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Filipino official says troops to be pulled
Updated: 2004-07-13 09:07

A Philippine official said Tuesday the country would withdraw its troops "as soon as possible" after militants holding a Filipino truck driver hostage in Iraq advanced their deadline for beheading him by 24 hours.

Philippine Undersecretary of Foreign Affairs Rafael Seguis went on the pan-Arab television station Al-Jazeera Tuesday morning in an effort to secure Angelo dela Cruz's release. However, it remained unclear if the government actually intended to pull its troops out ahead of their scheduled Aug. 20 departure.

Undated handout picture of Filipino worker Angelo de la Cruz, who was kidnapped in Iraq. The family of the Filipino driver kidnapped in Iraq appealed to the government on July 9, 2004 to bring him home as diplomats tried to contact militants threatening to behead him unless Manila withdraws its forces. [Reuters]
On behalf of the Philippines and dela Cruz's family, "I appeal to your compassion and mercy for his release," Seguis said from Baghdad.

Seguis, who was in Baghdad working to get dela Cruz freed, said that Islam was the religion of peace and compassion.

"I appeal to you and to your kind hearts as Muslims to please release Angelo dela Cruz so that he can return to his family and children," he said.

To save the life of 46-year-old Angelo dela Cruz, the kidnappers say the Philippines must move forward by one month the planned pullout of its 51-member peacekeeping force in Iraq.

Manila had rejected the demand when it was made, restating that its troop commitment ended Aug. 20.

But Seguis said Tuesday the Philippines would pull its troops out "as soon as possible."

When questioned by the newscaster as to when that would be, he said a pullout would come according to the government's commitments.

Earlier, dela Cruz' captors sent a tape to Al-Jazeera television which broadcast the new deadline demand late Monday and showed dela Cruz pleading with President Gloria Macapagal Arroyo to meet his kidnappers' demands. He also asked that his body be sent to the Philippines for burial should he be killed.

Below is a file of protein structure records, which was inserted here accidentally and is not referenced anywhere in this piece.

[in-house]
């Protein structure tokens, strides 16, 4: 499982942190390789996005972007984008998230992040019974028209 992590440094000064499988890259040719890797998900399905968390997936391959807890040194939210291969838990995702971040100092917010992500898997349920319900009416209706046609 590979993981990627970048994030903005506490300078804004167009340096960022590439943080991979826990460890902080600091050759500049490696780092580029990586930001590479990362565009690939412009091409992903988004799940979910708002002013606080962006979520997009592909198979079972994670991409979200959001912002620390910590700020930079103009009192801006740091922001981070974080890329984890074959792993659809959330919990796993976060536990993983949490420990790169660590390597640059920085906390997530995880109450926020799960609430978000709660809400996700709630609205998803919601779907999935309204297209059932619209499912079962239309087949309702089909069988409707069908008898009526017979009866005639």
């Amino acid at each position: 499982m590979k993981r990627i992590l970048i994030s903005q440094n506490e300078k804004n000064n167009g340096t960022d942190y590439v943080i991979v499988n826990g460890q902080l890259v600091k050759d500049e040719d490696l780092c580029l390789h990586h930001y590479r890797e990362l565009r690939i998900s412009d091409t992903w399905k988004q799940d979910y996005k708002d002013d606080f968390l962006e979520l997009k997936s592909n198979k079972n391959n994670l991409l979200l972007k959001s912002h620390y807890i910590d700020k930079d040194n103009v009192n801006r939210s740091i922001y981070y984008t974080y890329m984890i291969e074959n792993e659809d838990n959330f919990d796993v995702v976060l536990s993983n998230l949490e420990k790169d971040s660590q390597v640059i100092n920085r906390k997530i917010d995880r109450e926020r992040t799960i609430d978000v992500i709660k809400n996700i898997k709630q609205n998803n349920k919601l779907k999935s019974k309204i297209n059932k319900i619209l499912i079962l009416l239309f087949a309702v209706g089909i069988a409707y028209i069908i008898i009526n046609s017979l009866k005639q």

National Security Adviser Norbeto Gonzales said by telephone early Tuesday that he had not heard of the new deadline.

Labor Secretary Patricia Santo Tomas had earlier expressed hope for dela Cruz's release as she visited Dubai, where she was accompanying his wife and brother as they traveled to Amman, Jordan.

"This is a time when hope and optimism are particularly important to all of us," she said. "The wife and brother of Angelo are in high spirits."

Dela Cruz's wife, Arsenia, said, "Let us not stop, let us not lose hope."

Dela Cruz was snatched Wednesday near the restive city of Fallujah. The Philippines' announcement Saturday that it would pull out its 51-strong contingent on Aug. 20, when its current mandate ends, did not satisfy his captors, who issued a statement Sunday demanding the withdrawal be moved up to July 20.

In the Monday video, dela Cruz wore an orange garment similar to those worn by two other hostages who have been beheaded — American Nicholas Berg and South Korean Kim Sun-il.

The militants' statement said they had done everything in their power to prove they had wanted to spare his life.

Recognizing the fine line that Manila was taking to obtain dela Cruz's release while remaining one of Washington's closest supporters, U.S. Ambassador Francis Ricciardone earlier expressed support for Arroyo.

"It's a tough crisis and leaders are called upon in a crisis to do hard things, and she has stood up and she's shown a deep, deep care for this hostage but also careful of the country's long-term interests," he told ABS-CBN TV.

But Arroyo's handling of the crisis has also drawn criticism. About 400 protesters marched to the presidential palace Monday to demand the withdrawal of Filipino troops from Iraq, but were turned back by riot police using truncheons and shields.

Iraqi militants have repeatedly used terrorist attacks to try to force governments to withdraw from the U.S.-led occupation force.

In March, a series of terrorist bombings on commuter trains in Madrid shortly before national elections was believed to have contributed to a victory by the socialists, who had campaigned on a platform of withdrawing Spanish troops from Iraq. New Prime Minister Jose Luis Rodriguez Zapatero pulled out the troops soon after taking office.

Militants also tried to pressure South Korea by kidnapping one of its citizens in Iraq and demanding that Seoul drop plans to deploy 3,000 troops beginning in August. South Korea refused, and the captive was beheaded last month.

Philippine officials said Saturday that dela Cruz had been released, but the news was quickly denied by the insurgents in a message broadcast by Al-Jazeera.

Santo Tomas, who made the announcement, apologized.

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